“Y’know, I can remember we used to just talk lingo. [In the Home] they used to tell us not to talk that language, that it’s devil’s language. And they’d wash our mouths with soap. We sorta had to sit down with Bible language all the time. So it sorta wiped out all our language that we knew.”

At times, children were abused physically, emotionally, and/or sexually. Many children felt alienated and were bullied because of their skin color.
The Stolen Generation had major repercussions for Australia. It tore families apart and threatened to destroy entire cultures. Thousands of aboriginal children suffered identity crises and abuse. Aboriginal children who grew up in white homes continuously felt out-of place and were forced to assimilate into an unfamiliar culture, thus destroying their former culture. Parents were left empty-handed with only a hope that their children were still alive. The policies of the Stolen Generation era proved that, if unchecked, a government could slowly but surely extinguish an entire culture without direct violent means.

Hope, however, is on the horizon for Australia. The Stolen Generation policies were eradicated a few decades ago. On February 13, 2008, the new Prime Minister of Australia, Kevin Rudd, issued a formal apology to the native Australian population:

“Today we honour the Indigenous peoples of this land, the oldest continuing cultures in human history.
We reflect on their past mistreatment.
We reflect in particular on the mistreatment of those who were Stolen Generations - this blemished chapter in our nation's history.
The time has now come for the nation to turn a new page in Australia's history by righting the wrongs of the past and so moving forward with confidence to the future.
We apologise for the laws and policies of successive Parliaments and governments that have inflicted profound grief, suffering and loss on these our fellow Australians.
We apologise especially for the removal of Aboriginal and Torres Strait Islander children from their families, their communities and their country.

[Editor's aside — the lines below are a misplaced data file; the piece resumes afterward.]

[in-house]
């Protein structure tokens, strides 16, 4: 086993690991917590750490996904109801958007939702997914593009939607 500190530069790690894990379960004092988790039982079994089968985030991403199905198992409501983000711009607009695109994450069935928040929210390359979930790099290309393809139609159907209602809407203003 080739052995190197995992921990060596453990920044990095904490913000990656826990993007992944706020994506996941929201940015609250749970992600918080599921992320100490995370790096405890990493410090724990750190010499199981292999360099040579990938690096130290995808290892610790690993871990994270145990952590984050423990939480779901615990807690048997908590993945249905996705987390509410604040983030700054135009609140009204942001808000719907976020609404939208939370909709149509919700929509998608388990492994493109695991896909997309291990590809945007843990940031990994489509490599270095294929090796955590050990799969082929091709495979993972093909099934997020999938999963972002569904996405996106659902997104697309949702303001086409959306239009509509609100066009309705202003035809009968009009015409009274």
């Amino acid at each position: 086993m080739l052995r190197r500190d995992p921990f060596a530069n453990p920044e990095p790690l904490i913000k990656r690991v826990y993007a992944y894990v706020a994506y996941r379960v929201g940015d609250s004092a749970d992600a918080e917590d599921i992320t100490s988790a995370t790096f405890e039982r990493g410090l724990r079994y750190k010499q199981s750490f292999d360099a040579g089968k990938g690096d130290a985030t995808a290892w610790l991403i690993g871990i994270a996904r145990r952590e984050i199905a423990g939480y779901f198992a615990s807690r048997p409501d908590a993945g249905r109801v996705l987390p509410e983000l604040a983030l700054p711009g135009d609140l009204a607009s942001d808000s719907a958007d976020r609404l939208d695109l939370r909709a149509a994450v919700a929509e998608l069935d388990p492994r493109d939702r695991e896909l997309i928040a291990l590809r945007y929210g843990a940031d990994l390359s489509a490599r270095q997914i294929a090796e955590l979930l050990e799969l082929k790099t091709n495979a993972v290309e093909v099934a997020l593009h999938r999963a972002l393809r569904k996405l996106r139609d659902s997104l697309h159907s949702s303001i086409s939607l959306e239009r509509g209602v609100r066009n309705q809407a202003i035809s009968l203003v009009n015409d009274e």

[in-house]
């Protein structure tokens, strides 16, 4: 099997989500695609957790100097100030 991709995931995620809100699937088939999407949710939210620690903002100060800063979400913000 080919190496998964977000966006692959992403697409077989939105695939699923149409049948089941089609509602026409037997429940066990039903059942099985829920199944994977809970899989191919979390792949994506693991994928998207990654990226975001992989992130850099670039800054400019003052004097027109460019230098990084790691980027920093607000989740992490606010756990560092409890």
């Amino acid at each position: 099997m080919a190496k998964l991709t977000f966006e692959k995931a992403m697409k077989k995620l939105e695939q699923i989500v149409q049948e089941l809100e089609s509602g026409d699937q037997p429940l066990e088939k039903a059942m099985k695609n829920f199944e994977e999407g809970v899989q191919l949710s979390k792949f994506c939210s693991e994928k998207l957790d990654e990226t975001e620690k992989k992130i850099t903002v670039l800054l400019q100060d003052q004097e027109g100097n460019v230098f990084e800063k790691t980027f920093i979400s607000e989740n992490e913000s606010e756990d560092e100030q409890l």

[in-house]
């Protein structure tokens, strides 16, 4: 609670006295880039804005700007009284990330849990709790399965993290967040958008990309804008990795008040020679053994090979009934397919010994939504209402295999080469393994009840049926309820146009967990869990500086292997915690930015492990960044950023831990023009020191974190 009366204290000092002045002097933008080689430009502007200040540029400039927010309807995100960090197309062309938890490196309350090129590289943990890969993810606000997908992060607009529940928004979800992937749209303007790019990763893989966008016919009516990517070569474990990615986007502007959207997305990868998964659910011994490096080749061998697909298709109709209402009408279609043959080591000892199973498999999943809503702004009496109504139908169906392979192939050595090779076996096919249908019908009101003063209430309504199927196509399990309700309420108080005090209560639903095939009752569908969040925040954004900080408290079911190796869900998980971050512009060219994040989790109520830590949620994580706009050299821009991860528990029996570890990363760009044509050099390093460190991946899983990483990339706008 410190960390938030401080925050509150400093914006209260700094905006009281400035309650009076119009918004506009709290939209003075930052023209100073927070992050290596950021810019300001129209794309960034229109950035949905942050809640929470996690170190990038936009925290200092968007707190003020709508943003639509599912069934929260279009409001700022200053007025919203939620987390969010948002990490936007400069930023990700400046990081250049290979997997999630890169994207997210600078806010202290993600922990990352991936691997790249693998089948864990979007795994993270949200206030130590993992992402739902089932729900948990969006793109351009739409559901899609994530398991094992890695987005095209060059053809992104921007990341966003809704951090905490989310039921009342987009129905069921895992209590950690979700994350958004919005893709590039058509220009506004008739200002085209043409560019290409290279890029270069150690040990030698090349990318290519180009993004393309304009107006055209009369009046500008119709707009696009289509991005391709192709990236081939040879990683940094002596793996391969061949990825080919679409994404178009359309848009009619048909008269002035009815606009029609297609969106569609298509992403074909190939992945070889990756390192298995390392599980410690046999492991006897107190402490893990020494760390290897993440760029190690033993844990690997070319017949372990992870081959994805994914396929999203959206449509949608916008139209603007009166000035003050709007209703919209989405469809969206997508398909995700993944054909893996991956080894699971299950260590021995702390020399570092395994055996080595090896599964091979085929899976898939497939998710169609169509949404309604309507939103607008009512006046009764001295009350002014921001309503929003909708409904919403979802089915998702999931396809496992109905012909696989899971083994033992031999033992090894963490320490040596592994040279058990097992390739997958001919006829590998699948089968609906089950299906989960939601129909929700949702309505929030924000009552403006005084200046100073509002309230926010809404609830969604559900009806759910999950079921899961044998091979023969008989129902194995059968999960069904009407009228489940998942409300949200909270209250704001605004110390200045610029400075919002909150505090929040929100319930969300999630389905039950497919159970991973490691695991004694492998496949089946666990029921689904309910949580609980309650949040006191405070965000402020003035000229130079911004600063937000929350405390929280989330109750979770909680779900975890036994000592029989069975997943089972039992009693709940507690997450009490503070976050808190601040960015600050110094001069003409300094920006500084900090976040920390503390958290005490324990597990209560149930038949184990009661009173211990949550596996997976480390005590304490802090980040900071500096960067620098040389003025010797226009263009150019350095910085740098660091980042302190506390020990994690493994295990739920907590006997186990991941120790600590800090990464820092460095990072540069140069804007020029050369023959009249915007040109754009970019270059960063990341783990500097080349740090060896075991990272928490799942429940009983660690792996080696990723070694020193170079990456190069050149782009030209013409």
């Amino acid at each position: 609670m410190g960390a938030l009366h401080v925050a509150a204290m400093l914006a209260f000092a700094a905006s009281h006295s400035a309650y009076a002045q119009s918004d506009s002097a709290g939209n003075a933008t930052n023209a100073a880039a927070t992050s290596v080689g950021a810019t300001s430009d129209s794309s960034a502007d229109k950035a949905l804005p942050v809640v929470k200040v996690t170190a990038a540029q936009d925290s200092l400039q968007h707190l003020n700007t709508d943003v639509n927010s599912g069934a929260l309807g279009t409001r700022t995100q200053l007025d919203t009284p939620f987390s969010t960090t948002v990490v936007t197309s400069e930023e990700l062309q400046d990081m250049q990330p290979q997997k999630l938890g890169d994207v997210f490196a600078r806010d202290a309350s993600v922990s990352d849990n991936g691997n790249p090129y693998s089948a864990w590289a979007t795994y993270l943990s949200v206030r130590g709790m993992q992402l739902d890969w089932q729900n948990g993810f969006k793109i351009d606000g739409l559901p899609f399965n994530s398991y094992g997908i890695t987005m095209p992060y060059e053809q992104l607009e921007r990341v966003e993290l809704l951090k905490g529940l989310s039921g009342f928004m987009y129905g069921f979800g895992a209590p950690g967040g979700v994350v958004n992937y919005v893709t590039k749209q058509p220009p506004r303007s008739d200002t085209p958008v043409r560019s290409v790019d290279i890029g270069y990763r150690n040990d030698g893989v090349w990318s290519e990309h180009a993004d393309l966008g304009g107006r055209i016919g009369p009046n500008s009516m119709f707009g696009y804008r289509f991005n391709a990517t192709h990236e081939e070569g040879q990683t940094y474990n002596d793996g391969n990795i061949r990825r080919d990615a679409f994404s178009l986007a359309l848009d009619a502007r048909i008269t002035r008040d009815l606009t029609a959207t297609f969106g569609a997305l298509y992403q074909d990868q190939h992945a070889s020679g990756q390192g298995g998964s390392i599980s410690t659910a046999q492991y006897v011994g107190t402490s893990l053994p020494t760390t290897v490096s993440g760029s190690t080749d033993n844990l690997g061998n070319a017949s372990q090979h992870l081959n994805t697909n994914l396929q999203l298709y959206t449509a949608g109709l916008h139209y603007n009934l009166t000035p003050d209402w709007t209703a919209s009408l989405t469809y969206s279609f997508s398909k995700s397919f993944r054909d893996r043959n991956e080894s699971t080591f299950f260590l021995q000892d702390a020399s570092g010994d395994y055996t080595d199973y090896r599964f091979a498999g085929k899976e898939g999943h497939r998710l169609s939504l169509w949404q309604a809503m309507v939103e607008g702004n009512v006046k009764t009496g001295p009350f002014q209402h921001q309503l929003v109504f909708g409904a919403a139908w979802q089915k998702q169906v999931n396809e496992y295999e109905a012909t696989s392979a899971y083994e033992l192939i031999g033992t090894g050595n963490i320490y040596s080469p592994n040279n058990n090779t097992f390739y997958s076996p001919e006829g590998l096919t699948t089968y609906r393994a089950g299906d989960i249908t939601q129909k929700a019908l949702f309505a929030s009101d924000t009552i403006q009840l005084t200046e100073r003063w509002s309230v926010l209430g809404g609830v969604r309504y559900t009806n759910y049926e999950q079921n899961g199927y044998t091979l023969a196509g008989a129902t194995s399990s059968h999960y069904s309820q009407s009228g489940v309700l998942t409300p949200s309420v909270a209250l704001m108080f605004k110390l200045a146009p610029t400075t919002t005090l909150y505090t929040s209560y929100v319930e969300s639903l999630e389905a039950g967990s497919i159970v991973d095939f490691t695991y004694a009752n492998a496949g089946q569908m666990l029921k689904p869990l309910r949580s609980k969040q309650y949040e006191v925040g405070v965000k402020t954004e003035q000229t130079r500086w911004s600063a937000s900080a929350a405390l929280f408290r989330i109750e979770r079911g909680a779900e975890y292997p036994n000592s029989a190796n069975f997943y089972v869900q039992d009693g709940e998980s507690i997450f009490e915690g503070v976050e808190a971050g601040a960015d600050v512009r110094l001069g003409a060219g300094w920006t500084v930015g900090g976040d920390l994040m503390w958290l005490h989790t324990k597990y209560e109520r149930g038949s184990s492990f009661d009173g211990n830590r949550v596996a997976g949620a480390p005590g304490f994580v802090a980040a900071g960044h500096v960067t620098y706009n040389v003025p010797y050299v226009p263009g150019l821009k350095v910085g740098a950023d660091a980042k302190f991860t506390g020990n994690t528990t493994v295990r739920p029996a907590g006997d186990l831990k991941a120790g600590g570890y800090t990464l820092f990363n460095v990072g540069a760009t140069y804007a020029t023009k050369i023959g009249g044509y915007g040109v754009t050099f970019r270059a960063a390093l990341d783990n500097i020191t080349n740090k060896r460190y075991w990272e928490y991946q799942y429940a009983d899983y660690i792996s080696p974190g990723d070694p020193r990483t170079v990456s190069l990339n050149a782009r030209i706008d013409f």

For the pain, suffering and hurt of these Stolen Generations, their descendants and for their families left behind, we say sorry.
To the mothers and the fathers, the brothers and the sisters, for the breaking up of families and communities, we say sorry.
And for the indignity and degradation thus inflicted on a proud people and a proud culture, we say sorry.
We the Parliament of Australia respectfully request that this apology be received in the spirit in which it is offered as part of the healing of the nation.
For the future we take heart; resolving that this new page in the history of our great continent can now be written.
We today take this first step by acknowledging the past and laying claim to a future that embraces all Australians.
A future where this Parliament resolves that the injustices of the past must never, never happen again.
A future where we harness the determination of all Australians, Indigenous and non-Indigenous, to close the gap that lies between us in life expectancy, educational achievement and economic opportunity.
A future where we embrace the possibility of new solutions to enduring problems where old approaches have failed.
A future based on mutual respect, mutual resolve and mutual responsibility.
A future where all Australians, whatever their origins, are truly equal partners, with equal opportunities and with an equal stake in shaping the next chapter in the history of this great country, Australia.”

“Rudd followed the apology with a 20-minute speech to the house about the need for the apology, which was widely applauded among both Indigenous Australians and the non-indigenous general public.” (


What now? What policies should the Australian government adopt? What steps should be taken to ensure full equality for all Australians? Tell me what you think in the Discussion page :).


The following Wikipedia article is very informative and goes into a lot more depth on the Stolen Generation:
The following is an interesting article about Bruce Trevorrow who is a member of the Stolen Generation:

Works Cited/Additional Resources:
Hoyt, Alia. "What was Australia's Stolen Generation?." 20 October 2008. <> 27 February 2009.
Celermajer, Danielle. The Stolen Generation: Aboriginal Children In Australia
Human Rights Dialogue: "Cultural Rights" (Spring 2005) (

*Edited by: Clarity